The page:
Here's the caption for these front page photos from the December 18, 1964 issue of The Madison Mirror: TOP PICTURE: JoAnne Klein and Kay Schutz hang a wreath on a classroom door. JoAnne headed the decorations committee. Miss Reinartz was the advisor. MIDDLE PICTURE: In 12th grade Home Economics, recent class activities have tied in well with the season (see book title in the pciture). Students show here working on a holiday arrangement are, left to right, Judy Winner, Mary Jo McCarthy and Mary Hammond. Mrs. Meister, the instructor, is standing.

Note: I omitted the BOTTOM PICTURE because it was too dark to reproduce well on the blog. And if you can't read the name on the book in the MIDDLE PICTURE, it's "Flower Arranging."

Tuesday, March 21, 2006

Bill Withers, Son of Central Great William (Babe) Withers Died March 17th

There's an obituary for Bill Withers in this morning's Wisconsin State Journal. Bill was the son of William (Babe) Withers (Class of 1947), a star athlete at Madison Central High School, who died at 34, a few months after the annual faculty-alumni game in 1963.

Bill Withers attended Madison East High School, where he was an outstanding athlete in basketball and football. Many of us knew him from watching him play against our teams. Some of us have known him since grade school. Bill's family lived on Jenifer Street, right across from the Marquette School playground. Bill was 57 when he died.

Click HERE to go to today's online edition of the Wisconsin State Journal obituaries (scroll down near the end of the page for Bill's obituary).

Thursday, March 16, 2006

Central's Remarkable Curling Team

A team from the United States won a bronze medal in curling at the 2006 Olympics, but when it comes to boldness and audacity, the 1965 Madison Central High School curling team deserves a gold medal.

Central had a hockey team for many years, but as far as I know, the 1964-65 school year was the only time in more than a century of existence that the school had a curling team. Blame it on Wisconsin High. Or, better yet, let's give credit to some ingenious guys from Whiskey High.

According to team members Jeff Mattox and Gene Madrell, the curling team functioned primarily as a way to get out of classes. Feeling a bit alienated because the closing of Wisconsin High School in 1964 forced them to transfer to Central to spend their senior year finishing up those essential physical education credits that stood in the way of early graduation, Mattox, Madrell, Dean Urben, and Ric Sundquist decided to form a curling team to get out of some of their classes.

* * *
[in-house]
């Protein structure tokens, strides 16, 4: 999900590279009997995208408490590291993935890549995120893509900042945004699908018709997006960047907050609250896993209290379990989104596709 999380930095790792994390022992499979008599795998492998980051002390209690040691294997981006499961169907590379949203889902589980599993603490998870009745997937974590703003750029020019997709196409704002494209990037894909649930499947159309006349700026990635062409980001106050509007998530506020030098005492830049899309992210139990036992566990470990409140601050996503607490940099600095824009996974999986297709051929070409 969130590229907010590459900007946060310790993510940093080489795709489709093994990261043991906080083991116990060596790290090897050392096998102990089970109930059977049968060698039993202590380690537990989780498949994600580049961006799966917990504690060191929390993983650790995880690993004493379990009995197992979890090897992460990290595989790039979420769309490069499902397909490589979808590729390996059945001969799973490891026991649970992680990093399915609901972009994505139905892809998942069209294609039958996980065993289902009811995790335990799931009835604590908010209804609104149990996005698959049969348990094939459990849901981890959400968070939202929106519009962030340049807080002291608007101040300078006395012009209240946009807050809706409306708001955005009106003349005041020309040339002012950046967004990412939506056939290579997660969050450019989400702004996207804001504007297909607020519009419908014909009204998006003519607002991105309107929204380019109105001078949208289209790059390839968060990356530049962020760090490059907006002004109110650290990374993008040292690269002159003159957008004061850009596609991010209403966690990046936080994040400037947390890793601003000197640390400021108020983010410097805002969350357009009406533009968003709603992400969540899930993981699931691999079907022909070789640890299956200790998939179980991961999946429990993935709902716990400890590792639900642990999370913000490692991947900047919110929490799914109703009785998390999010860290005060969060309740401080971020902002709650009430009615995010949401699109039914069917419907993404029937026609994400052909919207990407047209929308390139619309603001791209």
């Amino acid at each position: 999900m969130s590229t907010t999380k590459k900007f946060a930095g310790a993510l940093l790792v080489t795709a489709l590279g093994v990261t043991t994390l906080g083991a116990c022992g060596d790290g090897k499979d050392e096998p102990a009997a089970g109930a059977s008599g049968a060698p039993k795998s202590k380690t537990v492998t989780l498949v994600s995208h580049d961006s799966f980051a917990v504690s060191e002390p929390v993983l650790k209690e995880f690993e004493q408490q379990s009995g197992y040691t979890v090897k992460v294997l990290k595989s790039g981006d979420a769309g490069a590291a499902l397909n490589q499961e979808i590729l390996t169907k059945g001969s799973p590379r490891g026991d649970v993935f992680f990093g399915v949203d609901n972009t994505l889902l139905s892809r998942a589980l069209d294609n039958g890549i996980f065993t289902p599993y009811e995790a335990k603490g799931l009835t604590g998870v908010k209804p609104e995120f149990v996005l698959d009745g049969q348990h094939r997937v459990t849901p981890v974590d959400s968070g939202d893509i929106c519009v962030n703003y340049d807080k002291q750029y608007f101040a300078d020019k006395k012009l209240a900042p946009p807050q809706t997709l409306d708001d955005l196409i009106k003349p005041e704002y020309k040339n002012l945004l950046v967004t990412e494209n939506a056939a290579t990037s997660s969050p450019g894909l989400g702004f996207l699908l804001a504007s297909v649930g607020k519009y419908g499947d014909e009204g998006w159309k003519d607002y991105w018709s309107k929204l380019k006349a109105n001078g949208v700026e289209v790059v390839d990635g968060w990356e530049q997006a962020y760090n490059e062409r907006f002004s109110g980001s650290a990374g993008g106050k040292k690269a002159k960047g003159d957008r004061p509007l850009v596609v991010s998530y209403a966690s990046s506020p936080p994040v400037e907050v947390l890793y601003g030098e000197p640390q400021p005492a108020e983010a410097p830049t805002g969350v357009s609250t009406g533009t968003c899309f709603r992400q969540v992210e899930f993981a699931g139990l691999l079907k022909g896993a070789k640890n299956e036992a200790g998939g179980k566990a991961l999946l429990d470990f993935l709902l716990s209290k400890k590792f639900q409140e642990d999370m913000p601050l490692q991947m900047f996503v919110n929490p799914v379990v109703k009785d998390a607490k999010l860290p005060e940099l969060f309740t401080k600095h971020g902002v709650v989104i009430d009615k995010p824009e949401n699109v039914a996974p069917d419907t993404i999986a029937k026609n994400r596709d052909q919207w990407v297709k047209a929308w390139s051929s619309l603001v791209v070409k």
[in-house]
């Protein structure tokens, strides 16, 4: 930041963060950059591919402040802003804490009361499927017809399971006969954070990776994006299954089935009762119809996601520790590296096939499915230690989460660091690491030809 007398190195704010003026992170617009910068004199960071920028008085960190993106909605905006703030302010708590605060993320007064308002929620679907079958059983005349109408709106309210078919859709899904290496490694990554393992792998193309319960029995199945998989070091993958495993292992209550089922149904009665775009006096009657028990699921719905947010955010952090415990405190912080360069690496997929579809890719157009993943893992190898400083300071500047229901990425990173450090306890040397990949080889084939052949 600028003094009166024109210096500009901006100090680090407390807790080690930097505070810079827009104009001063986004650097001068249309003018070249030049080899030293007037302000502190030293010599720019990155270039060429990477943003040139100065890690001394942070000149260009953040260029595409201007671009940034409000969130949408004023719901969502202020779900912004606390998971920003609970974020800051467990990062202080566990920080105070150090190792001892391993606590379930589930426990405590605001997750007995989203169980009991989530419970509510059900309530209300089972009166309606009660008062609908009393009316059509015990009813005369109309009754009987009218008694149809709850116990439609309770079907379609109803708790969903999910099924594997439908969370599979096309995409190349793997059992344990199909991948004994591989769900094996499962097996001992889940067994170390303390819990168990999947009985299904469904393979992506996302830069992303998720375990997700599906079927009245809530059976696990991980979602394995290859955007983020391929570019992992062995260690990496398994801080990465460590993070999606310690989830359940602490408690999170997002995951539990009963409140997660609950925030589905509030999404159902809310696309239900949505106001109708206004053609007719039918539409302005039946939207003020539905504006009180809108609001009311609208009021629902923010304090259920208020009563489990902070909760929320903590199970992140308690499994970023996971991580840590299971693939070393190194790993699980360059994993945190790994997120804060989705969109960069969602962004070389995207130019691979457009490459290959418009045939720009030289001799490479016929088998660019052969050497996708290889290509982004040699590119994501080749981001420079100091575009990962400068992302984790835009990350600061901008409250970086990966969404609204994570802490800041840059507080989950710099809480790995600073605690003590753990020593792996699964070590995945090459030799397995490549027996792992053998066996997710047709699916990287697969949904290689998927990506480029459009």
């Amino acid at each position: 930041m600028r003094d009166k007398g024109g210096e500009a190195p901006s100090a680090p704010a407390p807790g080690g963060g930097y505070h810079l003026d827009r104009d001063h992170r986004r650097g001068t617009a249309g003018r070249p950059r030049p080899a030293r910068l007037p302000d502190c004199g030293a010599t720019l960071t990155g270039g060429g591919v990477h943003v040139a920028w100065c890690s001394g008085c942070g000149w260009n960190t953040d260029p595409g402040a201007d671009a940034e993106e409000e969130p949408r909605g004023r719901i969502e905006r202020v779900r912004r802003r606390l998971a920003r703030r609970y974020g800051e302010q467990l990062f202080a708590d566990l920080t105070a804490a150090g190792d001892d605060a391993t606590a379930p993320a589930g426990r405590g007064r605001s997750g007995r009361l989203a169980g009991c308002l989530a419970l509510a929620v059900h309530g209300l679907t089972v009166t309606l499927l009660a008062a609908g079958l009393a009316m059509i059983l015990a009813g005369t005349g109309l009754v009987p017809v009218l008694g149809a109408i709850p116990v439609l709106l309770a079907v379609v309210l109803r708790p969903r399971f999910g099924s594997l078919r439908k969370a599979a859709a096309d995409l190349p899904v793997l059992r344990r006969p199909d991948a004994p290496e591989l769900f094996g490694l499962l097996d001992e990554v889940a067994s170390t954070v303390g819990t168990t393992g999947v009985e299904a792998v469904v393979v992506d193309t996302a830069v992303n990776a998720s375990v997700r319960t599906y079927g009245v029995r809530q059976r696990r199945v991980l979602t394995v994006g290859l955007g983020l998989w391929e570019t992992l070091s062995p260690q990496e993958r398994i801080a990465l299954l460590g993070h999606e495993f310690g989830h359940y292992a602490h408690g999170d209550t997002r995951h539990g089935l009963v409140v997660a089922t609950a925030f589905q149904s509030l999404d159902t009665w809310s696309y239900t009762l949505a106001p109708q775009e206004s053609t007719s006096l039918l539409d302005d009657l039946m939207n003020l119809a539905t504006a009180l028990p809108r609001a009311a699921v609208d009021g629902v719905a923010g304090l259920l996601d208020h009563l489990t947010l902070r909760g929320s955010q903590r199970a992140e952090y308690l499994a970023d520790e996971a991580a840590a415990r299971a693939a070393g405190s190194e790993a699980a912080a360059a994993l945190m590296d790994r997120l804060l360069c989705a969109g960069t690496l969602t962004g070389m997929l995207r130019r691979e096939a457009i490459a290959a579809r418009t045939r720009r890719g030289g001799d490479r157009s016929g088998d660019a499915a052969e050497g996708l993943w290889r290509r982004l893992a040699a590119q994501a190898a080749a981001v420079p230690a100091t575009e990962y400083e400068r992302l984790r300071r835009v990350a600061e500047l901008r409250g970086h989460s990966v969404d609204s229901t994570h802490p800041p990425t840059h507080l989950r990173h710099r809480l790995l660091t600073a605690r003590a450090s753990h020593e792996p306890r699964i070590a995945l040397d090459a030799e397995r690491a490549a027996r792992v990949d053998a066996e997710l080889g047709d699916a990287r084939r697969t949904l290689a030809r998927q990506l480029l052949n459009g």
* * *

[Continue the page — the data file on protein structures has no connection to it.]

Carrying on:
The sport of curling involves two teams of four players trying to slide 42-pound granite rocks down a sheet of ice. Whether they decided to add an extra man to the team in case someone couldn't make it to a game, or they just found a kindred soul, the guys from Wisconsin High also invited Curtis Larson (who'd transferred to Central in the 10th grade) to join the team.

The curling team needed a coach, so they turned to another Wisconsin High School transfer: Mr. Everard, who, I'm told, knew nothing about curling. John Everard (art) and Paul Haack (music) taught Allied Arts, a new course during the 1964-65 school year. The class met in a basement classroom that had previously housed the famous "Rec Room," the wild and crazy homeroom hosted by Mr. Herreid, who had decamped to Laugh-A-Lot High School. Allied Arts was not an easy course, but it did offer some get of of class activities, including field trips to The Art Insitute of Chicago.

According to Madrell, the Central curling team had only one win all season -- and that was because the opponents failed to show up for the game.

Note: Photo is from the 1965 Tychoberahn. Several names are misspelled in the caption.

Tuesday, March 14, 2006

Green Beer, Basketball and Blizzards

Friday is St. Patrick's Day. For many people, it's about green beer, and maybe some corned beef and cabbage. But if you've lived in Madison for any length of time, you know St. Patrick's Day is also about basketball and blizzards.

The WIAA State Basketball Championships are in Madison this weekend, so State Street will be full of kids in letter jackets who aren't old enought to drink. Remember when you could drink beer at 18 and more than a few high school seniors saw tournaments weekend as an opportunity to come to Madison and get sloshed? And since tournaments always seem to fall on or near St. Patrick's Day, they could get sloshed on green beer.

Even if your team wasn't in the finals, if you lived in Madison in the early 1960s, tournament weekend was great fun. I recall huge dances at the Memorial Union, supposedly for visiting students, but often crashed by Madison high school students (the university students were on spring break, the lucky ones in Fort Lauderdale, trying to live their own version of "Where the Boys Are") . Perhaps your family housed some of the out-of-town visitors. Sometimes it was a good way to meet people. Sometimes you ended up with some real duds; you told them what bus to take to the Fieldhouse and then ditched them as soon as possible.

The other thing about St. Patrick's Day and state tournament weekend is that too often they bring the last big snow storm of the year. Tonight's weather reports predict snow should begin falling around midnight on Wednesday. Four to six inches may fall by Thursday morning. Perhaps that's why Madison held its St. Patrick's Day parade on Sunday, March 12th -- a little early, but definitely ahead of the snow.

Seen at the 40th Reunion at CJ's

These photos were taken a few months ago, not decades ago like the black and white ones from the 10th reunion, so I do know who these people are:

Case Grintjes (and his commemorative tie)

Linda (Reuter) Shaughnessy

Saturday, March 11, 2006

Remembering Madison Lutheran School on Spaight Street

Many members of the Class of 1965 didn't arrive at Madison Central High School until they were freshman because they attended parochial schools or other area schools that served a K-8 population.